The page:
Global airlines projected a sharp decrease in industry losses next year with the recovery from the COVID-19 crisis, which progresses at different speeds but has revised upward the financial damage posed by the pandemic in 2020 and 2021.
The International Air Transport Association (IATA), the industry’s leading trade body, has predicted that net losses at airlines will decline to $11.6 billion in 2022, from $51.8 billion this year.
Losses for 2021 were revised upwards, estimated in April at $47.7 billion. IATA also revised upwards losses in 2020 to 137.7 billion dollars, compared to the 126.4 billion dollars forecast previously.
While airlines in all regions are expected to perform better, North American airlines are expected to return to profit next year.
“We have already passed the deepest point of the crisis,” Iaya’s general director Willie Walsh said at the group’s annual meeting. “Although serious problems remain, the path to recovery is looming.”
Even so, IATA urged governments to maintain wage support measures and vacancy fluctuations until international traffic recovers.
Demand for international travel is expected to double next year and reach 44% of 2019 levels. However, the vaccination rate, as well as the lifting of border restrictions imposed by the government, will determine the pace of recovery.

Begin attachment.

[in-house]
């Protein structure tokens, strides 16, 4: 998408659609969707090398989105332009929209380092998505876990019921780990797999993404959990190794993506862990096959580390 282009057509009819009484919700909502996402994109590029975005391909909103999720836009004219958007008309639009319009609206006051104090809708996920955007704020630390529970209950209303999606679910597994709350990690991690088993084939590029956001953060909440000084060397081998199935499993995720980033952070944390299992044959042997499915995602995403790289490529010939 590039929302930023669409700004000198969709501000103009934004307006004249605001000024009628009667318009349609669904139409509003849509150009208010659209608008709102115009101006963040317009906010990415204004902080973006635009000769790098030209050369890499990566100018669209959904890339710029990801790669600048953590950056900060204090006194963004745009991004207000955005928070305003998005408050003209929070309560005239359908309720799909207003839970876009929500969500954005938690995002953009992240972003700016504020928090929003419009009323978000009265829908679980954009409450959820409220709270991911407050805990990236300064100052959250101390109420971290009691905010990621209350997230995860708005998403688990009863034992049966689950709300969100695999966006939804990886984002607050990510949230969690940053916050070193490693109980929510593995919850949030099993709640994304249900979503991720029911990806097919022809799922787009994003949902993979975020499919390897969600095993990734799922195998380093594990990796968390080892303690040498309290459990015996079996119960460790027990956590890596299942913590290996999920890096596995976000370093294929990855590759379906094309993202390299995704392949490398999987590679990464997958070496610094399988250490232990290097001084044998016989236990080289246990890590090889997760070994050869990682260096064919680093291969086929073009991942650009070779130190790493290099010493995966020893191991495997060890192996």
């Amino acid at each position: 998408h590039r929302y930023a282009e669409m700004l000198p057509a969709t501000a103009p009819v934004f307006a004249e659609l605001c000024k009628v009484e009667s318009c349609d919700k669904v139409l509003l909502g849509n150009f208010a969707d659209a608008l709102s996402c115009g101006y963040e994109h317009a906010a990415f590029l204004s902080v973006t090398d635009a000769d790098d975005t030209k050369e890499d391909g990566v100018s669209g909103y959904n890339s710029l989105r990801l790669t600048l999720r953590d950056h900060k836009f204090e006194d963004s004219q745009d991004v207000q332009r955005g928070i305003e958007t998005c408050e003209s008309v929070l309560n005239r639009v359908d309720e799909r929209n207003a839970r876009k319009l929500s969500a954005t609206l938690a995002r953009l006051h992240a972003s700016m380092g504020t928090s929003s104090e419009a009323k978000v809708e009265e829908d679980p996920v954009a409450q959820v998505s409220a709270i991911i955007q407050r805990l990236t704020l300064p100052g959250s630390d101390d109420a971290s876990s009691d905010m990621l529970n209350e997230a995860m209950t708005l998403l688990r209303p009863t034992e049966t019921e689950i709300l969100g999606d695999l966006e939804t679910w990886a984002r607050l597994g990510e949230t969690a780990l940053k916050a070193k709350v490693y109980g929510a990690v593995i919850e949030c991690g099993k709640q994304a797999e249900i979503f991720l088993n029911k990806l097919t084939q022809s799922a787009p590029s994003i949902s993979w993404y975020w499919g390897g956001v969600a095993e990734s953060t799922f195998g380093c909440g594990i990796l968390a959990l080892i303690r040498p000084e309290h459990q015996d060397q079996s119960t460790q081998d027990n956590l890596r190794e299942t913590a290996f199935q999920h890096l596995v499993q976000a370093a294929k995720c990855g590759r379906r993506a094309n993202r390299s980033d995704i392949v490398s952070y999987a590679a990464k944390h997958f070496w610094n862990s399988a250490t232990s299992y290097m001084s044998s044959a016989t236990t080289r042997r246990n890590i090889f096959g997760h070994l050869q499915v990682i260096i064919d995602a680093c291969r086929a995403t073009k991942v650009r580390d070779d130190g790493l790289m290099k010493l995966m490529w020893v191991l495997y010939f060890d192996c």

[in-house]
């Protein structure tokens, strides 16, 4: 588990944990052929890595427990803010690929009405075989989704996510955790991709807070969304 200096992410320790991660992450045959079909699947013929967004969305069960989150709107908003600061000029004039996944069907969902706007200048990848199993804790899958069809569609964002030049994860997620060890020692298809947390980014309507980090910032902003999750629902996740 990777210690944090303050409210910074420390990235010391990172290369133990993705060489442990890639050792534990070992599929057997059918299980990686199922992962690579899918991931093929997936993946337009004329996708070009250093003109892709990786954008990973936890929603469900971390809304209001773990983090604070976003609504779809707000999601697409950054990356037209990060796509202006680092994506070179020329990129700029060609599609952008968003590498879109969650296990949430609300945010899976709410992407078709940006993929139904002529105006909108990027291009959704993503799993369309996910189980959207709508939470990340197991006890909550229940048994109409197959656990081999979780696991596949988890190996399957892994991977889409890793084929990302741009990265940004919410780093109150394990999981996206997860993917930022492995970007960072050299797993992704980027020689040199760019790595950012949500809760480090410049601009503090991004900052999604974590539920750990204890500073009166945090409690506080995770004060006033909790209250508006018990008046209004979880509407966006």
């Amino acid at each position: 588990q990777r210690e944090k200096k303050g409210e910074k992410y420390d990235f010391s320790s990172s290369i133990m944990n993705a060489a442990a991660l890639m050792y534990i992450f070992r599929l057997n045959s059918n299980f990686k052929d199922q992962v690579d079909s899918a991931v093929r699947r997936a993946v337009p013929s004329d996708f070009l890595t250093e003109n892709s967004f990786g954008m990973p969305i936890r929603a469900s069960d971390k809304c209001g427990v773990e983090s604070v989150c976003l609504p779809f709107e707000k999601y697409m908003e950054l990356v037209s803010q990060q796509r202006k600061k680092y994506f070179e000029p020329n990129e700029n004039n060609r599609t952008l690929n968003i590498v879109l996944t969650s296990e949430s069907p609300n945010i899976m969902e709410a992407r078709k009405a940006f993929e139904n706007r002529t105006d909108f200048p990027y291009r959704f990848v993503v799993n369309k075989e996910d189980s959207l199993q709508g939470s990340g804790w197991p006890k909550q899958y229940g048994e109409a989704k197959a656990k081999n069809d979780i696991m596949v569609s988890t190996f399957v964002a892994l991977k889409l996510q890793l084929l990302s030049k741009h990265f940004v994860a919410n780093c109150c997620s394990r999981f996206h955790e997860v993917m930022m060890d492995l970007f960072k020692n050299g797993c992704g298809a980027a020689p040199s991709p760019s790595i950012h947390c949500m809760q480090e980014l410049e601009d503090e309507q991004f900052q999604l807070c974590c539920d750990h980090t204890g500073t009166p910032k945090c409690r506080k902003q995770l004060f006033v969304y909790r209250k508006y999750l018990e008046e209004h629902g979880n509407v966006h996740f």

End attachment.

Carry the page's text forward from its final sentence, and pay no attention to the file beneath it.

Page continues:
“People … are being prevented from traveling internationally because of restrictions, doubt and complexity,” said Walsh.
As governments are leaning on vaccines as a way out of the health crisis, Walsh said they need to be made available to whoever wants them.
The demand for domestic travel is assumed to reach 93% of the pre-pandemic level by 2022 — a 20 percentage point improvement from this year.
The total number of passengers is expected to increase to 3.4 billion next year, from 2.3 billion in 2021, estimates IATA, but will be below 4.5 billion in 2019.
(Translated by LABS)